Through the Eyes of Hunter-Gatherers: participatory 3D modelling among Ogiek indigenous peoples in Kenya

Giacomo Rambaldi, Julius Muchemi, Nigel Crawhall and  Laura Monaci


Describes a participatory process by which Ogiek indigenous people in the Mau Forest Complex in Kenya rendered their spatial memories through the making of a georeferenced three dimensional model covering part of their ancestral territory. The paper focuses on the course of action and related human dynamics which led to the production of the map legend via deep reflections and intense negotiations among elders of different clans. The 3D mapmaking process proved to be a catalyst in stimulating memory, articulating tacit knowledge and creating visible and tangible representations of the physical, biological and cultural landscapes of the area in the 1920s. Elaborating and negotiating agreement on the elements of the map legend allowed the participants to gain greater clarity on meanings and relationships between natural and cultural features. Once completed, the model selectively displayed both the tangible and the intangible heritage of the Ogiek people. The composition of the legend and the making of the model stimulated collegial learning and community cohesion. The process has been perceived as a milestone for Ogiek clans in terms of working together towards a common goal, and in realizing the value and potential authority of their spatial knowledge once it was collated, georeferenced, documented and visualized.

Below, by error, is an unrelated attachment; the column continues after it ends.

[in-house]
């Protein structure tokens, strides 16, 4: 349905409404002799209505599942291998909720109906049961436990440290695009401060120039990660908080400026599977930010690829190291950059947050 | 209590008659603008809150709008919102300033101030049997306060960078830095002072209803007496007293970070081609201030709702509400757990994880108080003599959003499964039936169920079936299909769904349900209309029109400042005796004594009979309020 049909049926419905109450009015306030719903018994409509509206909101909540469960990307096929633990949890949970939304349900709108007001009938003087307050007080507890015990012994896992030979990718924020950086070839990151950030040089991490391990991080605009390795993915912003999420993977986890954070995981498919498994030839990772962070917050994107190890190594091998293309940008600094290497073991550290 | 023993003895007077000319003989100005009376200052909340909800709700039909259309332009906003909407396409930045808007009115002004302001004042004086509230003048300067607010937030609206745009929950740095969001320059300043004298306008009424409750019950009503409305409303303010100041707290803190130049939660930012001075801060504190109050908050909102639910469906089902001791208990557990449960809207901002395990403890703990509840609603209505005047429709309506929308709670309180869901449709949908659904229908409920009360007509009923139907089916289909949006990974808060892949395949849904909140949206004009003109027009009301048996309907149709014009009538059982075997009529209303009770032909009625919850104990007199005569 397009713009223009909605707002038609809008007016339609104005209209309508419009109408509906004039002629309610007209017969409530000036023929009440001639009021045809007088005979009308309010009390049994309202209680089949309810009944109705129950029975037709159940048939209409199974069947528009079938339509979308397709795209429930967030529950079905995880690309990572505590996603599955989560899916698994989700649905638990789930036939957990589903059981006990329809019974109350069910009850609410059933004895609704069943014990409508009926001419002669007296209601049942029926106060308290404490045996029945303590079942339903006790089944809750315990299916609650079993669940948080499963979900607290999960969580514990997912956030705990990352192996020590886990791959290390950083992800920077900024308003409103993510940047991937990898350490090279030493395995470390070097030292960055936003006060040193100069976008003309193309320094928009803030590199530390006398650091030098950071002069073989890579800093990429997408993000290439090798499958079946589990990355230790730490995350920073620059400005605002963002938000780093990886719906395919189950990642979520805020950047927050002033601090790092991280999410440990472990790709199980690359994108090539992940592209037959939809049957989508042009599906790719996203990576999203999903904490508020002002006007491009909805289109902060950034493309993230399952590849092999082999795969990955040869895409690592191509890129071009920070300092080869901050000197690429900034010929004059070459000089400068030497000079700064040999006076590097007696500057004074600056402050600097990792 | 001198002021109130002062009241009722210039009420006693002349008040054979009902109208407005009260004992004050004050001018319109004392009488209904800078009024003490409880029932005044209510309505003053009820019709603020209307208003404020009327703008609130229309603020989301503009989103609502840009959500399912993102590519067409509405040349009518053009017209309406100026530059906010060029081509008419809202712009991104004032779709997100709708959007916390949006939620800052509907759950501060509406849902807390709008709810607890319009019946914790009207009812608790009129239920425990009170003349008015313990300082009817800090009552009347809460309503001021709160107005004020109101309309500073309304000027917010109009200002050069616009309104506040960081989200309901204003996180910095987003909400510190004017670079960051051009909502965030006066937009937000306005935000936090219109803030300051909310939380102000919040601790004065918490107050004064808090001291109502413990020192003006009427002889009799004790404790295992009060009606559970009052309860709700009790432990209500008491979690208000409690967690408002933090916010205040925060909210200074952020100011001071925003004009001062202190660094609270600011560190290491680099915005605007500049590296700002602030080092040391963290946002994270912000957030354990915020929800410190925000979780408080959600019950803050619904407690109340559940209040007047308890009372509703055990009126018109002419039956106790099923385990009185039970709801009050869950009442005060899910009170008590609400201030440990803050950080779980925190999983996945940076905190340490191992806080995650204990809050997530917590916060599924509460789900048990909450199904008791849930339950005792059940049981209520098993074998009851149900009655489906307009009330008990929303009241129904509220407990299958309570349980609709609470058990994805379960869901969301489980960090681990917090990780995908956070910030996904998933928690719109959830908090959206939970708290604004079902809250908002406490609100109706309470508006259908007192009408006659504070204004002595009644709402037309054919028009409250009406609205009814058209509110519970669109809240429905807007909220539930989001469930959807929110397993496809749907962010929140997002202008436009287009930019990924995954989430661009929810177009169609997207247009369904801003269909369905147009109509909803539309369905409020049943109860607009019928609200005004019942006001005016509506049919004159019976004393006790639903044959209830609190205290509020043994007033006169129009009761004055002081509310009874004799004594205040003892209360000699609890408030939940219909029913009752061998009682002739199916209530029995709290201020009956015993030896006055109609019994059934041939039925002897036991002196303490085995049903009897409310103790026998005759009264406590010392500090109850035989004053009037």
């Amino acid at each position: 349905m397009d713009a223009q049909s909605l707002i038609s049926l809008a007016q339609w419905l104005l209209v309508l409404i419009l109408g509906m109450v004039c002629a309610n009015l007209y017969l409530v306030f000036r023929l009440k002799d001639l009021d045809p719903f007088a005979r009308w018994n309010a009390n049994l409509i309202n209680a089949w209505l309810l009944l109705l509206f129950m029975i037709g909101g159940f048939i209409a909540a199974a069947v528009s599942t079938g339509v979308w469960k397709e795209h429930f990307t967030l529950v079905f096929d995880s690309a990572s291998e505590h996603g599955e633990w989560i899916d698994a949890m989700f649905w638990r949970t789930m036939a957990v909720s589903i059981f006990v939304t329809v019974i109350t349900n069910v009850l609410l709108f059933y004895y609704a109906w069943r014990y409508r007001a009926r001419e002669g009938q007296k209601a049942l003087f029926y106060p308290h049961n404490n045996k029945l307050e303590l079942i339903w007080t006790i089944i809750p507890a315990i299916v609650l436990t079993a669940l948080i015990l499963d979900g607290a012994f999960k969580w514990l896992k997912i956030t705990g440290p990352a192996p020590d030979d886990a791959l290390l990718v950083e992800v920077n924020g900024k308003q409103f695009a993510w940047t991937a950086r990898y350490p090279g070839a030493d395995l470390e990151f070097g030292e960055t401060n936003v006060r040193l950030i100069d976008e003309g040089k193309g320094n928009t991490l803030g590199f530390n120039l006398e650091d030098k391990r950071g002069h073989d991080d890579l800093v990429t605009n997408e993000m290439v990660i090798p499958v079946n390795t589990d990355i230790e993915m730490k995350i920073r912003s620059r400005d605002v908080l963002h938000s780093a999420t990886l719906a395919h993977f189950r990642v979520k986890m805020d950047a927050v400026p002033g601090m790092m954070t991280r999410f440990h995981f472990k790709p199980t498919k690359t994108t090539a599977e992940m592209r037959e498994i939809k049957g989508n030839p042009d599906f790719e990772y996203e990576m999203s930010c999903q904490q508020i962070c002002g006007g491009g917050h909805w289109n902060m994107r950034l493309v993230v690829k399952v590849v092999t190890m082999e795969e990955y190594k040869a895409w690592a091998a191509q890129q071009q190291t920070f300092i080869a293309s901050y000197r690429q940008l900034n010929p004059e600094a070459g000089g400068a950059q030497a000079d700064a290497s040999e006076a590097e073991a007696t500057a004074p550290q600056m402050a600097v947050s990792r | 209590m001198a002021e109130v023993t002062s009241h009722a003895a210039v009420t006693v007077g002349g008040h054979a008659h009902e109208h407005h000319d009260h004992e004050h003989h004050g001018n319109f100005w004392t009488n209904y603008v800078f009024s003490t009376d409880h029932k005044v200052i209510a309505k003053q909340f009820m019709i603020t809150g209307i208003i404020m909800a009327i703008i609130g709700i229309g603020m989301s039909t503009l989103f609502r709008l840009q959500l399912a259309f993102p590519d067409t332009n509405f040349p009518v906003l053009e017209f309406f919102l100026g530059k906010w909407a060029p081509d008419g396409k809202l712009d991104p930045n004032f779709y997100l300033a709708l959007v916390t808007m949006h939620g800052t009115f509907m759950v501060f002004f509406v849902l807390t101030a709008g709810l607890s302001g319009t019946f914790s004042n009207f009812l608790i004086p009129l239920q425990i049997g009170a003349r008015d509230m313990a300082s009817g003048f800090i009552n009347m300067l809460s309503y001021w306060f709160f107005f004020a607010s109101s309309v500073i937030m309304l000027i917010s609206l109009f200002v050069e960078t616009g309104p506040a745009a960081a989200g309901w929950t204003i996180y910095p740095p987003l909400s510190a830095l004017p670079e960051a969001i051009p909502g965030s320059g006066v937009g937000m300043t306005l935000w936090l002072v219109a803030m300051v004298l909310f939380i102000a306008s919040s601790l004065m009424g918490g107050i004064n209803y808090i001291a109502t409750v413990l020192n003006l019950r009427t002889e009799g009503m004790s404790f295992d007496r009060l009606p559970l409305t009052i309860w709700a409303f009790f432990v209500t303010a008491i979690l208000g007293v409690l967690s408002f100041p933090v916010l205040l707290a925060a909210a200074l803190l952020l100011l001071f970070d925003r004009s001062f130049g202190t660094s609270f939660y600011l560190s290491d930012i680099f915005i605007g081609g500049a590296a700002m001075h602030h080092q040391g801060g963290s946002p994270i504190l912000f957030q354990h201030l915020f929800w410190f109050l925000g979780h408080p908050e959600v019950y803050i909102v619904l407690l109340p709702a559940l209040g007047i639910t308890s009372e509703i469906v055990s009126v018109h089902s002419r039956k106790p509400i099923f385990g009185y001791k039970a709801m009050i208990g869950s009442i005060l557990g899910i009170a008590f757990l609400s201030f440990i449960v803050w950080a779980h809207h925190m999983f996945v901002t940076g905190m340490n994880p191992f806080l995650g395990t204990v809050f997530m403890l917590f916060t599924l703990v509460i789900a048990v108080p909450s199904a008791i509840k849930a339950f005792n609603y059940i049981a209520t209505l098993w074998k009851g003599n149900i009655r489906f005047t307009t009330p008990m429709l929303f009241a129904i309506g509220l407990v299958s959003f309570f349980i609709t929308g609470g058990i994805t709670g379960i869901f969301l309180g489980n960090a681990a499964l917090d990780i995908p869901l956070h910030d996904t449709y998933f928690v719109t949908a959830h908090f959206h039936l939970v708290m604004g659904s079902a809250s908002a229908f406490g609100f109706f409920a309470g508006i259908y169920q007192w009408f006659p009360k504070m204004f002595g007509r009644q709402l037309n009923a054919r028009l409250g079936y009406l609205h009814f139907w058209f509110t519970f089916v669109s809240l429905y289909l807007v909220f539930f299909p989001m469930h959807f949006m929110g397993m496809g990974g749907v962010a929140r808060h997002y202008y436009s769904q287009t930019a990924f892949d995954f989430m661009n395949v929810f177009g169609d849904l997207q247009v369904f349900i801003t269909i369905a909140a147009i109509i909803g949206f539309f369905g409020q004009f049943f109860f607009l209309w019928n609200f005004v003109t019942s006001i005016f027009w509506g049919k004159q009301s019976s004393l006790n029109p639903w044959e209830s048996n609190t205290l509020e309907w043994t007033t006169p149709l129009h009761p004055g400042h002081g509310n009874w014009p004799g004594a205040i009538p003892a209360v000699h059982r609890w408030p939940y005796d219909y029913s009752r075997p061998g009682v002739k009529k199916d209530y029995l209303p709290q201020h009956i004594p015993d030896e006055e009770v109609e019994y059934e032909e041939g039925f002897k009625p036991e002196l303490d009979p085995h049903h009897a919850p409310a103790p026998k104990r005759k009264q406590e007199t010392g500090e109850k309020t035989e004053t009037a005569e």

Information Development, Vol. 23, No. 2-3, 113-128 (2007)

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